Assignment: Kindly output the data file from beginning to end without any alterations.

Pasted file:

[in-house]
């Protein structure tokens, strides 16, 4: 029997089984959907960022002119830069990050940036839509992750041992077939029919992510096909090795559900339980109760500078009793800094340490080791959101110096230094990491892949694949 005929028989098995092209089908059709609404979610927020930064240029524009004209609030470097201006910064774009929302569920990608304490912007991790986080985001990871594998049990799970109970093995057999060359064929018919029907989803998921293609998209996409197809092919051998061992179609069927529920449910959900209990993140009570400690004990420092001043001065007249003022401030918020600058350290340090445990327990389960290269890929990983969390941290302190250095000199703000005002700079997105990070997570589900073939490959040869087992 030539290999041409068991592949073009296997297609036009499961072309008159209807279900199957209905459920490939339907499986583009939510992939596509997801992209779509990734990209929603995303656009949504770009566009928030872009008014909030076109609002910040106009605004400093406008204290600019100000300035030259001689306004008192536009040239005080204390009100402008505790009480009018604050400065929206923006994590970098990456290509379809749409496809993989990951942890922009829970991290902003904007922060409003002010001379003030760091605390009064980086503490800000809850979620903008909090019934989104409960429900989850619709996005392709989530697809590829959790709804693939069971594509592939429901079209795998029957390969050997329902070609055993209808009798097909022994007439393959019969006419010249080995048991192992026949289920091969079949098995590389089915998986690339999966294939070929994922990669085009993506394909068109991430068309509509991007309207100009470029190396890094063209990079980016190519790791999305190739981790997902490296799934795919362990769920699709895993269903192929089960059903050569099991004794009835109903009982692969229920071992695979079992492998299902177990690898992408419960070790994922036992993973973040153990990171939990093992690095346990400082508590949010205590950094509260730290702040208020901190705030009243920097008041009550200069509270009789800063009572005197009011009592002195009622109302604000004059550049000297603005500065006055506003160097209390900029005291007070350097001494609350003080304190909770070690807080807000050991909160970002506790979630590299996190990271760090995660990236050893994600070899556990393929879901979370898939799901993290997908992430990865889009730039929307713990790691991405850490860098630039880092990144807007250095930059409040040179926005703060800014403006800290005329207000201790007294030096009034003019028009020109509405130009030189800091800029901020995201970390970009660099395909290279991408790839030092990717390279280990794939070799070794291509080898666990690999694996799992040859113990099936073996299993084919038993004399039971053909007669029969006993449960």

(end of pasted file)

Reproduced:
[in-house]
């Protein structure tokens, strides 16, 4: 029997089984959907960022002119830069990050940036839509992750041992077939029919992510096909090795559900339980109760500078009793800094340490080791959101110096230094990491892949694949 005929028989098995092209089908059709609404979610927020930064240029524009004209609030470097201006910064774009929302569920990608304490912007991790986080985001990871594998049990799970109970093995057999060359064929018919029907989803998921293609998209996409197809092919051998061992179609069927529920449910959900209990993140009570400690004990420092001043001065007249003022401030918020600058350290340090445990327990389960290269890929990983969390941290302190250095000199703000005002700079997105990070997570589900073939490959040869087992 030539290999041409068991592949073009296997297609036009499961072309008159209807279900199957209905459920490939339907499986583009939510992939596509997801992209779509990734990209929603995303656009949504770009566009928030872009008014909030076109609002910040106009605004400093406008204290600019100000300035030259001689306004008192536009040239005080204390009100402008505790009480009018604050400065929206923006994590970098990456290509379809749409496809993989990951942890922009829970991290902003904007922060409003002010001379003030760091605390009064980086503490800000809850979620903008909090019934989104409960429900989850619709996005392709989530697809590829959790709804693939069971594509592939429901079209795998029957390969050997329902070609055993209808009798097909022994007439393959019969006419010249080995048991192992026949289920091969079949098995590389089915998986690339999966294939070929994922990669085009993506394909068109991430068309509509991007309207100009470029190396890094063209990079980016190519790791999305190739981790997902490296799934795919362990769920699709895993269903192929089960059903050569099991004794009835109903009982692969229920071992695979079992492998299902177990690898992408419960070790994922036992993973973040153990990171939990093992690095346990400082508590949010205590950094509260730290702040208020901190705030009243920097008041009550200069509270009789800063009572005197009011009592002195009622109302604000004059550049000297603005500065006055506003160097209390900029005291007070350097001494609350003080304190909770070690807080807000050991909160970002506790979630590299996190990271760090995660990236050893994600070899556990393929879901979370898939799901993290997908992430990865889009730039929307713990790691991405850490860098630039880092990144807007250095930059409040040179926005703060800014403006800290005329207000201790007294030096009034003019028009020109509405130009030189800091800029901020995201970390970009660099395909290279991408790839030092990717390279280990794939070799070794291509080898666990690999694996799992040859113990099936073996299993084919038993004399039971053909007669029969006993449960």